Excel's VLOOKUP function, which stands for "vertical lookup," will look up a value in the first column of a range, and return the value in any other column in the same row.

If you can't locate which cell contains specific data, VLOOKUP is a very effective way to find that data. It's especially useful in giant spreadsheets where it's difficult to locate information.

Instructions in this article apply to Excel 2016, 2013, 2010; Excel for Mac, and Excel for 365/Online.

### How the VLOOKUP Function Works

VLOOKUP typically returns a single field of data as its output.

How this works:

- You provide a name or
**lookup_value**that tells VLOOKUP which row of the data table to look for the desired data. - You supply the column number as the
**col_index_num**argument, which tells VLOOKUP which column contains the data you seek. - The function looks for the
**lookup_value**in the first column of the data table. - VLOOKUP then locates and returns the information from the column number you defined in
**col_index_num**, from the same row as the lookup value.

### VLOOKUP Function Arguments and Syntax

The syntax for the VLOOKUP function is:

=VLOOKUP(lookup_value,table_array,col_index_num,range_lookup)

The VLOOKUP function might look confusing because it contains four arguments, but it's straightforward to use.

The four arguments for the VLOOKUP function are as follows:

**lookup_value (required)**: The value to search for in the first column of the table array.

**table_array (required)** - This is the table of data (a range of cells) that VLOOKUP searches to find the information you need.

- The table_array must contain at least two columns of data
- The first column must contain the lookup_value

**col_index_num (required)** - This is the column number of the value you want to find.

- The numbering begins with column 1
- If you reference a number greater than the number of columns in the table array, the function will return the #REF! error

**range_lookup (optional)** - Indicates whether or not the lookup-value falls within a range contained in the table array. The range_lookup argument is either "TRUE" or "FALSE." Use TRUE for an approximate match and FALSE for an exact match. If omitted, the value is TRUE by default.

If the range_lookup argument is TRUE, then:

- The lookup_value is the value you want to check whether it falls inside a range defined by the table_array.
- The table_array contains all of the ranges and a column that contains the range value (such as high, medium, or low).
- The col_index_num argument is the resulting range value.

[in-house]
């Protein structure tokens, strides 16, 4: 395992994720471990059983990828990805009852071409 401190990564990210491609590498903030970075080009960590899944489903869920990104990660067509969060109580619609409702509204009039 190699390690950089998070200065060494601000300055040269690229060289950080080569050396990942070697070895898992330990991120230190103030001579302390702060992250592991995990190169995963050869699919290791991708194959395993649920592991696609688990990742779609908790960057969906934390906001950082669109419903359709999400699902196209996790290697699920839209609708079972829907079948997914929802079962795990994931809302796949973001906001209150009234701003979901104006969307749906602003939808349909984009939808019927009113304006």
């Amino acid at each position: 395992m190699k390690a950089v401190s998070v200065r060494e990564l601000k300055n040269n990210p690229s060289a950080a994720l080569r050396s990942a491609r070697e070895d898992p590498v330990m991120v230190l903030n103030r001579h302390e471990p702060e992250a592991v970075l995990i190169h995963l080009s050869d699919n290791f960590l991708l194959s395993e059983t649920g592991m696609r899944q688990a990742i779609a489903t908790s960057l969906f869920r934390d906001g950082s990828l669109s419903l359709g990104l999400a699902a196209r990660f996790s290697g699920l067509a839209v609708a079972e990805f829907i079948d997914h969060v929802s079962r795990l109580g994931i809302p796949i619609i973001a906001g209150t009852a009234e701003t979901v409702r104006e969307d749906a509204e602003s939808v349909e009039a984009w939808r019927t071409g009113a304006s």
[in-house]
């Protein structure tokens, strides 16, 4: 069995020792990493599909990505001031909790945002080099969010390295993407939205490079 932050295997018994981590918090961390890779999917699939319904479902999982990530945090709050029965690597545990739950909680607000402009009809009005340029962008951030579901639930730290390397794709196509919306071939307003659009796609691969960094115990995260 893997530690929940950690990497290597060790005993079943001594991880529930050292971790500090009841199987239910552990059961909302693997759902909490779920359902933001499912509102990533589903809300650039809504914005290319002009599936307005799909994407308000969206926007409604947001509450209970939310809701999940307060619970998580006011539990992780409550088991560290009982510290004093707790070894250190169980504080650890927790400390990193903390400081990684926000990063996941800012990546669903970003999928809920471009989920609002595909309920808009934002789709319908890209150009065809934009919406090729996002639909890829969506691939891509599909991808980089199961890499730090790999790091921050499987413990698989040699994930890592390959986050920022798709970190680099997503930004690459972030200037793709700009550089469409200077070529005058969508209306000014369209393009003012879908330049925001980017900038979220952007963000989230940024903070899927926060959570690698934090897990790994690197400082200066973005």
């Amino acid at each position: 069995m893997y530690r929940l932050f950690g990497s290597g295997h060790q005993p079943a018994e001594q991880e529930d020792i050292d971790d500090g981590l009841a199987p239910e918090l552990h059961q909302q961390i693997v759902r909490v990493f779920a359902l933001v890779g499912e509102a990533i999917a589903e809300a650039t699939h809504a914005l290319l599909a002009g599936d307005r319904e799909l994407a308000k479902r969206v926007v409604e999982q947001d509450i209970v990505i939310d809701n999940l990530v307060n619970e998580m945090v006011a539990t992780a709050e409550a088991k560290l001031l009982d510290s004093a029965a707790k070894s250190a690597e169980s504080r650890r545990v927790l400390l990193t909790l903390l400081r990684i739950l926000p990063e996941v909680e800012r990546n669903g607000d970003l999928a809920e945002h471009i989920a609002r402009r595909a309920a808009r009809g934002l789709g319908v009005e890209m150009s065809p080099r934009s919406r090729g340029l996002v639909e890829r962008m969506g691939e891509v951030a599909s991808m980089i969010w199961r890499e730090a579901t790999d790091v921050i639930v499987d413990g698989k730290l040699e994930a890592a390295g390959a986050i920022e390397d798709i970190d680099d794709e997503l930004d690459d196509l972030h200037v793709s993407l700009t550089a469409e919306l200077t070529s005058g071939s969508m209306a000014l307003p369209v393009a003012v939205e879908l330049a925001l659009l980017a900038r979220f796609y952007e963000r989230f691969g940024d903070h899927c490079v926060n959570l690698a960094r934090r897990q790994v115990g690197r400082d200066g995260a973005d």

### How the Range_Lookup Argument Works

Using the optional **range_lookup** argument is complicated for many people to understand, so it's worth looking at a quick example.

The example in the image above uses the VLOOKUP function to find the discount rate depending on the number of items purchased.

The example shows that the discount for the purchase of 19 items is 2% because 19 falls between 11 and 21 in the **Quantity** column of the lookup table.

As a result, VLOOKUP returns the value from the second column of the lookup table since that row contains the minimum of that range. Another way to set up a range lookup table would be to create a second column for the maximum, and this range would have a minimum of 11 and a maximum of 20. But the result works the same way.

In the example, the following formula containing the VLOOKUP function is used to find the discount for quantities of goods purchased.

=VLOOKUP(C2,$C$5:$D$8,2,TRUE)

**C2**: This is the lookup value, which can be in any cell in the spreadsheet.**$C$5:$D$8**: This is a fixed table containing all of the ranges you want to use.**2**: This is the column in the range lookup table that you want the LOOKUP function to return.**TRUE**: Enables the**range_lookup**feature of this function.

Once you've pressed **Enter**, and the result returns in the first cell, you can autofill the entire column to look up the range results for the rest of the cells in the lookup column.

The range_lookup argument is a compelling way to sort out a column of mixed numbers into various categories.

### VLOOKUP Errors: #N/A and #REF

The VLOOKUP function may return the following errors.

**#N/A** is the is the "value not available" error and occurs under the following conditions:

- The
**lookup _value**is not found in the first column of the table_array argument - The
**Table_array** - The
**Range_lookup**argument is set to FALSE, and an exact match for the lookup_value argument cannot be found in the first column of the**table_array** - The
**range_lookup**argument is set to TRUE, and all of the values in the first column of the table_array are larger than the lookup_value

**#REF!** ("reference out of range") error occurs if the col_index_num is greater than the number of columns in the table_array.